I’d like to get my fleet down to 2 vehicles (hopefully selling off the POS 850), but I’m way too attached to having a pickup in the city. Its utility is far greater than any negatives I can think of, but at the same time, I want something I can take my dogs to the park in, something the gf can drive to work in a pinch as well as something safer than a tuna fish can on wheels. Fuel efficiency really doesn’t matter to me (<3,000mi/yr, I put more miles on my bicycle), but price does since the damn thing won’t move most of the time.

So the DC Metro area is littered with 11th gen F150 supercabs used as commuters and while not being particularly attracted to the truck, they’re cheap and plentiful. On the other hand, I love me some Toyota, and I’d love to get the last good looking and right-sized Taco, a 1st gen double cab, but they must have made them out of gold. For roughly 2x that of a used F150, I can get an equivalently used Taco, which completely blows my mind. I’m not looking at mint examples either, and the enormous price differential is really pushing me to honestly consider abandoning my small truck love for a full-size. I don’t want anything the F150 supercab provides other than the back seats for the dogs and the bed, but a $4-8K price differential is a very persuasive argument in its favor…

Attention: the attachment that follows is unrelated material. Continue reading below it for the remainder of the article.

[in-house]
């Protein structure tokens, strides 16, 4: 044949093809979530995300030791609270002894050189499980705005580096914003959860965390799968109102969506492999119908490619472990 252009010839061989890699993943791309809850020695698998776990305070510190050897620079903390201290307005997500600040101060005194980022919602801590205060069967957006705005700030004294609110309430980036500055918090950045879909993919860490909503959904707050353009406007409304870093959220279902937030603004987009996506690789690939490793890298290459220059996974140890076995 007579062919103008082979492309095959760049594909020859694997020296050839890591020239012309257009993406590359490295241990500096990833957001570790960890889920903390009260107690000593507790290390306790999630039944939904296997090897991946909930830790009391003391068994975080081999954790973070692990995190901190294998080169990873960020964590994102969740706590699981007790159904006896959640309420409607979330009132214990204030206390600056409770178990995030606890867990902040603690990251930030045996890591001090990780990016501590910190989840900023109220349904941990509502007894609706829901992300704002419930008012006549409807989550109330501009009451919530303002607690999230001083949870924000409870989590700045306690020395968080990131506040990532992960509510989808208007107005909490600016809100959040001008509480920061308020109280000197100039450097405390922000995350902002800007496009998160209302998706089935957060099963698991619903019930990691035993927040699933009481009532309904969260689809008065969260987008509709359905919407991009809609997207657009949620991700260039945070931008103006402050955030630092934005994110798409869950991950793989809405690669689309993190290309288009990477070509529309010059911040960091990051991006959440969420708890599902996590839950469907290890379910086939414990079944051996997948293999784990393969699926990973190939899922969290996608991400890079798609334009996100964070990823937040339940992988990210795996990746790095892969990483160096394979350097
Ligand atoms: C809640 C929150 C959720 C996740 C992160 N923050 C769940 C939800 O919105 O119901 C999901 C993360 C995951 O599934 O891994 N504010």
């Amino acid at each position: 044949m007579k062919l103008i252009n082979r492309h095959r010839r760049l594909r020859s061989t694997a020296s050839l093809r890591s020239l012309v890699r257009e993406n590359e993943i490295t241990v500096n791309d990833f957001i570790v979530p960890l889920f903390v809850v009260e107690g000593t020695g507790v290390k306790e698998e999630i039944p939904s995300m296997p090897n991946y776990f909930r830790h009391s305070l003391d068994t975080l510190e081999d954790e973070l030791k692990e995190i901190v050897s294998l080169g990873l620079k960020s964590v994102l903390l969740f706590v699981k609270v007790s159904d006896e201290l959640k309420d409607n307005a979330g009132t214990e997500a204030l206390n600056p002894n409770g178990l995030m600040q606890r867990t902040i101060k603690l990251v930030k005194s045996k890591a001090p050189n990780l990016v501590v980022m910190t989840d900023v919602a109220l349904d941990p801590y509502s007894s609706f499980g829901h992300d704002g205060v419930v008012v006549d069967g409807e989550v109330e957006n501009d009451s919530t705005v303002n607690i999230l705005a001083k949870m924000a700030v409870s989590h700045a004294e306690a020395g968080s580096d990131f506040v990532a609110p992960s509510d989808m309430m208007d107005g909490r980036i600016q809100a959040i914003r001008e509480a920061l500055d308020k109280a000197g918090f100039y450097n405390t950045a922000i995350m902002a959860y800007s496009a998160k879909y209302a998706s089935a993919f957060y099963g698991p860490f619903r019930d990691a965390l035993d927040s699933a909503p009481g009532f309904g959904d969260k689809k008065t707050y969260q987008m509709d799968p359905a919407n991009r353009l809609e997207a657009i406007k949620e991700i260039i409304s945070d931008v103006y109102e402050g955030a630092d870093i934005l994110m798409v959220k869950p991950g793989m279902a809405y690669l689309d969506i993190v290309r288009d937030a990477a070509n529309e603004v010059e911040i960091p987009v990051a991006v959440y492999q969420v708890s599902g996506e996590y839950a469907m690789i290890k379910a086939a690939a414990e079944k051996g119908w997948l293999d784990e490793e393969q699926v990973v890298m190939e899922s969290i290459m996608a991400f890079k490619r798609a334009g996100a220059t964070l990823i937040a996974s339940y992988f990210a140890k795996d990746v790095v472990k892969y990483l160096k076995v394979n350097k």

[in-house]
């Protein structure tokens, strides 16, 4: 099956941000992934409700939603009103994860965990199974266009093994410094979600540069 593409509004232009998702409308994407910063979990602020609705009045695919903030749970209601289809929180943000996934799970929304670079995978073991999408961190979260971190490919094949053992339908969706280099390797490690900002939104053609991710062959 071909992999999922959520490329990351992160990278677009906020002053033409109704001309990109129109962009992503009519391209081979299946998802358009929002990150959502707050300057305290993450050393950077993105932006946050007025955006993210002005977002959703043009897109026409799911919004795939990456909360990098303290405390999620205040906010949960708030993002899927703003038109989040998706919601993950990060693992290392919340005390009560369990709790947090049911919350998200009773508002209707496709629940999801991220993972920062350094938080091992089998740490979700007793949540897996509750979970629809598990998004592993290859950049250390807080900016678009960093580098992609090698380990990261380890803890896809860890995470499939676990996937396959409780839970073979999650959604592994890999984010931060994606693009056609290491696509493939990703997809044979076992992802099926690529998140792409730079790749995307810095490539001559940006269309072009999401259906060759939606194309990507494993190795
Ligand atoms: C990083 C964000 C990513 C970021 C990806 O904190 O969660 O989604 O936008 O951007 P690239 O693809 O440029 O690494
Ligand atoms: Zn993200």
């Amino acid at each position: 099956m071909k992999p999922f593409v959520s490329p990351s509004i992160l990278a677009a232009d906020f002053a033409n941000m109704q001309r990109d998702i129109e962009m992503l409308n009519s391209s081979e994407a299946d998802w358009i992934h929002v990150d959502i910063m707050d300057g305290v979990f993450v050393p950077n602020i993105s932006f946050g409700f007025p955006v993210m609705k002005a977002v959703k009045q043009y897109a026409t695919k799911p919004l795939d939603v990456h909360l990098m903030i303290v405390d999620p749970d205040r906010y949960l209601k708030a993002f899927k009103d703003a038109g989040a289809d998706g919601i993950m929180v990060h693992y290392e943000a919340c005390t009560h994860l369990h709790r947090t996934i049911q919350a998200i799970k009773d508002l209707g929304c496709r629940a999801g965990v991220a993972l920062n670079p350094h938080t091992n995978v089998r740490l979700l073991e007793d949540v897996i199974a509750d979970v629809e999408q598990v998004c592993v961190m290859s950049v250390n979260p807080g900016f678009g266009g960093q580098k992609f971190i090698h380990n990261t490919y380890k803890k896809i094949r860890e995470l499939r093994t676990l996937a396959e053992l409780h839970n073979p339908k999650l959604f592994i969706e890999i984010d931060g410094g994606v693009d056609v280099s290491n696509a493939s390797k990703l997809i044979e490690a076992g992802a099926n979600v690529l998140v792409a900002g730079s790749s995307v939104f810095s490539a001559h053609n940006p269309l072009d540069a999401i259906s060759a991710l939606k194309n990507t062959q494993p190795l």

Of course, the Taco is far more nimble and about 30″ shorter than the 6.5′ bed F150, but is the size, Toyota build quality, slightly greater fuel economy worth 2x+ the price of the best selling vehicle in America?

Sajeev answers:

Oh man, that 4th Gen Toyota truck is totally sweet.  I mean dumpy and crude, but I’d rock that bad boy in a gentrified yuppie-hipsterville portion of town all day.

That said, even baseline trucks have come a long way.  Take my daily driven 2011 Ranger, compared to 1990s models that are supposedly the same, it’s obvious newer trucks are superior: better interior electronics, refined engines, improved NVH materials, bigger brakes, safety equipment (like Volvo-esque seat backs Ford ripped off), and the list goes on.

That said, the last of the “good” Tacos was a terrible value in the used market for years, even worse now that newer F-150s fall into that price range.  Not worth it: those Tacos aren’t waaaay better than a modern Duratec (DOHC) Ranger, Frontier, or a newer F-150. If the F-150 fits in your parking space(s).

If you can safely park an F-150 in your world, buy it.